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In re J.S.

Supreme Court of Montana

February 14, 2017

IN THE MATTER OF: J.S., Respondent and Appellant.

          Submitted on Briefs: January 4, 2017

         APPEAL FROM: District Court of the Thirteenth Judicial District, In and For the County of Yellowstone, Cause No. DI 11-71 Honorable Michael G. Moses, Presiding Judge.

          For Appellant: Carolynn M. Fagan, Fagan Law Office, P.C., Missoula, Montana.

          For Appellee: Timothy C. Fox, Montana Attorney General, Mardell Ployhar, Assistant Attorney General, Helena, Montana, Scott D. Twito, Yellowstone County Attorney, Mark English, Deputy County Attorney, Billings, Montana.



         ¶1 Pursuant to Section I, Paragraph 3(c), Montana Supreme Court Internal Operating Rules, this case is decided by memorandum opinion and shall not be cited and does not serve as precedent. Its case title, cause number, and disposition shall be included in this Court's quarterly list of noncitable cases published in the Pacific Reporter and Montana Reports.

         ¶2 J.S. has a history of mental illness. Between October 2011 and May 2012, in response to petitions by the Yellowstone County Attorney's office, J.S., a widowed homeless person, was committed on two occasions to Montana State Hospital (MSH) for evaluation and treatment. For both commitments, the medical documentation attached to the petitions indicated that J.S. suffered from depression and was both suicidal and homicidal.

         ¶3 On November 10, 2015, the Yellowstone County Attorney filed another petition to commit J.S involuntarily. Following a hearing on November 16, 2015, at which J.S. and his Billings Clinic physician testified, the District Court found that J.S. suffered from bipolar disorder, post-traumatic stress disorder, anti-social personality disorder, and possibly schizoaffective disorder. J.S. does not dispute his diagnosis nor the severity of his mental condition. The court further found, based upon the testimony of the Billings Clinic treating physician, that upon presenting himself at the Clinic, J.S. "was suicidal, homicidal, psychotic, hostile and threatening." The court noted that following his admission to the Clinic, J.S. refused medications and remained "suicidal, homicidal, psychotic, hostile and threatening," resulting in the Clinic requesting the Yellowstone County Attorney to file a petition for commitment. In its November 16 order, the District Court concluded that the requirements of § 53-21-126, MCA, had been met. The court ordered J.S. to be committed to MSH for not more than three months of inpatient care, forced medications, and long-term treatment.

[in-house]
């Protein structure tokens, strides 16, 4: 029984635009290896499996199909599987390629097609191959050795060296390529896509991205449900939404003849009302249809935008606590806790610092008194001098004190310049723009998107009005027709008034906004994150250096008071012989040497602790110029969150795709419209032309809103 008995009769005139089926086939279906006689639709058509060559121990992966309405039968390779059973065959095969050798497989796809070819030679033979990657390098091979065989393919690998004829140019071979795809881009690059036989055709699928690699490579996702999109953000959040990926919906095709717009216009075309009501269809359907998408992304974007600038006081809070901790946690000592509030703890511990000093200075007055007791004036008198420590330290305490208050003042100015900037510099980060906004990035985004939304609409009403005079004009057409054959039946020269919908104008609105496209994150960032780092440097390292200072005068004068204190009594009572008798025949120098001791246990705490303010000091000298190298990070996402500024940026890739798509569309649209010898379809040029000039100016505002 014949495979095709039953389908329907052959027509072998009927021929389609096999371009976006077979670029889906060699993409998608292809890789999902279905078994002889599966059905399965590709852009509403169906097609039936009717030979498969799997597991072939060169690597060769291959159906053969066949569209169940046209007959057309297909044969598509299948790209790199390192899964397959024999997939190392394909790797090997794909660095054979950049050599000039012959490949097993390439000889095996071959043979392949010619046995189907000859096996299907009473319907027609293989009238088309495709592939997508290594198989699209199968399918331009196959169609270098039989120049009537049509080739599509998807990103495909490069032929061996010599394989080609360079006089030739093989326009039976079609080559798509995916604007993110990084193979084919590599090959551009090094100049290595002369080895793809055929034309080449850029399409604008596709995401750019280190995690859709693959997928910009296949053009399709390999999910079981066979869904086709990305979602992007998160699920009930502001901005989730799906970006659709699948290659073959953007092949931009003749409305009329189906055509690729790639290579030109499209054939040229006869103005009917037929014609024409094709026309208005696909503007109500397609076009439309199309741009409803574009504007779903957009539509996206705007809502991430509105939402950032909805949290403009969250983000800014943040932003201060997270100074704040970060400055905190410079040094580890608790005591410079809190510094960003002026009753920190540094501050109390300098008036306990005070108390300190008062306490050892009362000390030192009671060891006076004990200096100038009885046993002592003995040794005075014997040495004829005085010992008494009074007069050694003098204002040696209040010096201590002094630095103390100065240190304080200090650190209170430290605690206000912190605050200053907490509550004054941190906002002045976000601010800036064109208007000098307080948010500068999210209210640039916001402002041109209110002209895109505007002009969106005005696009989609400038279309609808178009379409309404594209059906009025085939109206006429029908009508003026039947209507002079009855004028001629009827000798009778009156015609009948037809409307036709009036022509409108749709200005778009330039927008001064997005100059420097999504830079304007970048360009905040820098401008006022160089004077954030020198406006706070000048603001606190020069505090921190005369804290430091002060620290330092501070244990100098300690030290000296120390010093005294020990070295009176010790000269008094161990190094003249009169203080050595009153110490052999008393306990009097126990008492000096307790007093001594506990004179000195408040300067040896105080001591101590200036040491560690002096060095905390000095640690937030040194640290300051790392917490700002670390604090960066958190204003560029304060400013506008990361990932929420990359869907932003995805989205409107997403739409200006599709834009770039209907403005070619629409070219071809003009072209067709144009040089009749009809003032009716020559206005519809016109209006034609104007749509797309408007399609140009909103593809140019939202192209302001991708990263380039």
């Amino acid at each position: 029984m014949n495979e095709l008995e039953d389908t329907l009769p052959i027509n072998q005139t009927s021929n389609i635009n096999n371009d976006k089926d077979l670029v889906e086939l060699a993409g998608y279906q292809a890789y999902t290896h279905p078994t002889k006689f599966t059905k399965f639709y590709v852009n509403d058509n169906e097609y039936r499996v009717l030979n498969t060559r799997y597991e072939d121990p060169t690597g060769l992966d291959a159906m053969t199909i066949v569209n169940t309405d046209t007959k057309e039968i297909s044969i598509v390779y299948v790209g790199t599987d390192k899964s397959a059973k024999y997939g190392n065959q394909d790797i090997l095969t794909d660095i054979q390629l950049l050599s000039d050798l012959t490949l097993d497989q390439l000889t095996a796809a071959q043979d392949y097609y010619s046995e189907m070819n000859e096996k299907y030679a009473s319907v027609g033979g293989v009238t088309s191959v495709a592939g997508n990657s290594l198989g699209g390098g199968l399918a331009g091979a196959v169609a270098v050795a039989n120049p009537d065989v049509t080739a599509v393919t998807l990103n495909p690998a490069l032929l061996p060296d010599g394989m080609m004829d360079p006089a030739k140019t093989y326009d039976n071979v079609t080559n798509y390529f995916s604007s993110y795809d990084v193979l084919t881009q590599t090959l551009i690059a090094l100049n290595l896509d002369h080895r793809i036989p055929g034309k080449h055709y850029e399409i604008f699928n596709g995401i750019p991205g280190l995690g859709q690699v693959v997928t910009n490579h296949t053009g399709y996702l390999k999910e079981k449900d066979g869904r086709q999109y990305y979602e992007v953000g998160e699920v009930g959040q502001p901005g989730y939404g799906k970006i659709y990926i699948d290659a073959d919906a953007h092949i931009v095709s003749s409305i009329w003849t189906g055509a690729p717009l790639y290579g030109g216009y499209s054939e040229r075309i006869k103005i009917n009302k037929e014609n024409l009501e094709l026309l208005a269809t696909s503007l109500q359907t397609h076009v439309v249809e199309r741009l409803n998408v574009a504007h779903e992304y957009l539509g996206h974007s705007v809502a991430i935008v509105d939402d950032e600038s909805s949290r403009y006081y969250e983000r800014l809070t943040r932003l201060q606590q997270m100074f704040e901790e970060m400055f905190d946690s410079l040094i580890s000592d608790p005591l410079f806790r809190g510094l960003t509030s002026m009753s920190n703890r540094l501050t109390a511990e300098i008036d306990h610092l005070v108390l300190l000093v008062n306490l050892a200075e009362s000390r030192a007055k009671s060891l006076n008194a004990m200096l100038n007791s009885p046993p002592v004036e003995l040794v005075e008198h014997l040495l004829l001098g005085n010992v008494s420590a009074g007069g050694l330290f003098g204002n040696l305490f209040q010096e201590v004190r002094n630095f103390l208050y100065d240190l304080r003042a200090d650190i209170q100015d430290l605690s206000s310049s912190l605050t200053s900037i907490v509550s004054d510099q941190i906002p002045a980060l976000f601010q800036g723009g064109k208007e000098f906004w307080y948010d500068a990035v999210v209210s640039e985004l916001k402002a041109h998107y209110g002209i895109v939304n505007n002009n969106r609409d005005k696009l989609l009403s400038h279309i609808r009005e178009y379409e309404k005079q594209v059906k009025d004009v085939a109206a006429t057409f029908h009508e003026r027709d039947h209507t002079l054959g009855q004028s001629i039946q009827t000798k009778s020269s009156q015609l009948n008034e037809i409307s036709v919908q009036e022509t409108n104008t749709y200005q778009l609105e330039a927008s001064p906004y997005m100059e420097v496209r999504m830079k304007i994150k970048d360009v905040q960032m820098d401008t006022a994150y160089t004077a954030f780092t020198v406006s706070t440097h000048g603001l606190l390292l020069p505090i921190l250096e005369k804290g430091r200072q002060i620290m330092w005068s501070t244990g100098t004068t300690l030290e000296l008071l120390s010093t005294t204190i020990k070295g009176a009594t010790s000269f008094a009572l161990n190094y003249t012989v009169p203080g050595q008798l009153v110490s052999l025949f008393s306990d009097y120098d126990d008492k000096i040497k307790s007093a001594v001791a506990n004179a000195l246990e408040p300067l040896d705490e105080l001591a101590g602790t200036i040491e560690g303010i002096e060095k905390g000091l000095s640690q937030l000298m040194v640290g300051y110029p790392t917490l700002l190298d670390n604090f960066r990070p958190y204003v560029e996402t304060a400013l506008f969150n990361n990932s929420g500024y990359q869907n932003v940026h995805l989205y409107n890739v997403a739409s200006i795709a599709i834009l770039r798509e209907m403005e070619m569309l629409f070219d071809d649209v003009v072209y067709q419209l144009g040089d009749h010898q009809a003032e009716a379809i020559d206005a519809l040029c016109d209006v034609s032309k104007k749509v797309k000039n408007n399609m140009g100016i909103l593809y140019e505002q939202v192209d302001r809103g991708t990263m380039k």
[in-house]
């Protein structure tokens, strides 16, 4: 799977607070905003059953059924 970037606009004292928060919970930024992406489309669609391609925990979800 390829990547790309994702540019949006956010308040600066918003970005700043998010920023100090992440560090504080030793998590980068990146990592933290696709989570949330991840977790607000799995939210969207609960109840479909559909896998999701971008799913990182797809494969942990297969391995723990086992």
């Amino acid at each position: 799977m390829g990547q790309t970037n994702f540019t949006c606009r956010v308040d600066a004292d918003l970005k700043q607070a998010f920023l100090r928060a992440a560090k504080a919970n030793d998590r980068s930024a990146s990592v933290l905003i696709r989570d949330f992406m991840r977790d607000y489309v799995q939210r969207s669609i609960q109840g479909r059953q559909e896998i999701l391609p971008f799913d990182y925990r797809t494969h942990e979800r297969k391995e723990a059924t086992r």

¶4 J.S. was scheduled to be discharged from MSH on December 14, 2015, and on this day, through counsel, J.S. filed a Notice of Appeal with this Court challenging the District Court's November 16 Findings of Fact, Conclusions of Law and Order. We affirm.

         ¶5 J.S. argues on appeal that the State failed to prove beyond a reasonable doubt that he posed an imminent threat to himself or others. He claims that the "vague statements" he made to the physicians about hurting himself and others were insufficient to satisfy the requirements of § 53-21-126(2), MCA. The State counters that the District Court's findings of fact upon which it granted the petition for commitment were supported by substantial evidence and are not clearly erroneous.

         ¶6 We review a district court's civil commitment order to determine whether the court's findings of fact are clearly erroneous and its conclusions of law correct. In re C.V., 2016 MT 307, ¶ 15, 385 Mont. 429, 384 P.3d 1048.

         ¶7 Section 53-21-126(2), MCA, requires "[i]mminent threat of self-inflicted injury or injury to others" to be "proved by overt acts or omissions, sufficiently recent in time as to be material and relevant as to the respondent's present condition." In this case, J.S.'s treating physician with the Billings Clinic submitted a written report stating that on November 9, 2015, J.S. presented himself to the emergency doctor at the Billings Clinic stating that he felt like "he was going to go off on somebody," and that he wanted to kill security guards. He further claimed that he had thoughts of killing himself by jumping in front of a train and that if he left the Clinic he "will be suicidal."

         ¶8 These statements, made just seven days prior to commitment to MSH, and after refusal of medications and continued symptoms of psychosis, hostility, and threatening behavior, are sufficient in time and relevance to reflect J.S.'s condition at the time of commitment. As we have stated previously, "[T]he law does not require proof beyond a reasonable doubt that an injury will occur in the future. Threat is not certainty. The law requires only proof beyond a reasonable doubt that the threat of future injury presently exists and that the threat is imminent, that is, impending, likely to occur at any moment." In re S.L., 2014 MT 317, ¶ 31, 377 Mont. 223, 339 P.3d 73; In re B.D., 2015 MT 339, ¶ 11, 381 Mont. 505, 362 P.3d 636.

         ¶9 We acknowledge that, at his hearing, J.S. denied making such comments; however, it is within the District Court's broad discretion to determine the credibility of witnesses and the weight to be afforded their testimony. M. R. Civ. P. 52(a); In re E.A.L.,2015 MT 203, ¶ 11, 380 Mont. 129, 353 P.3d 1186. The court believed the physician's testimony was more ...

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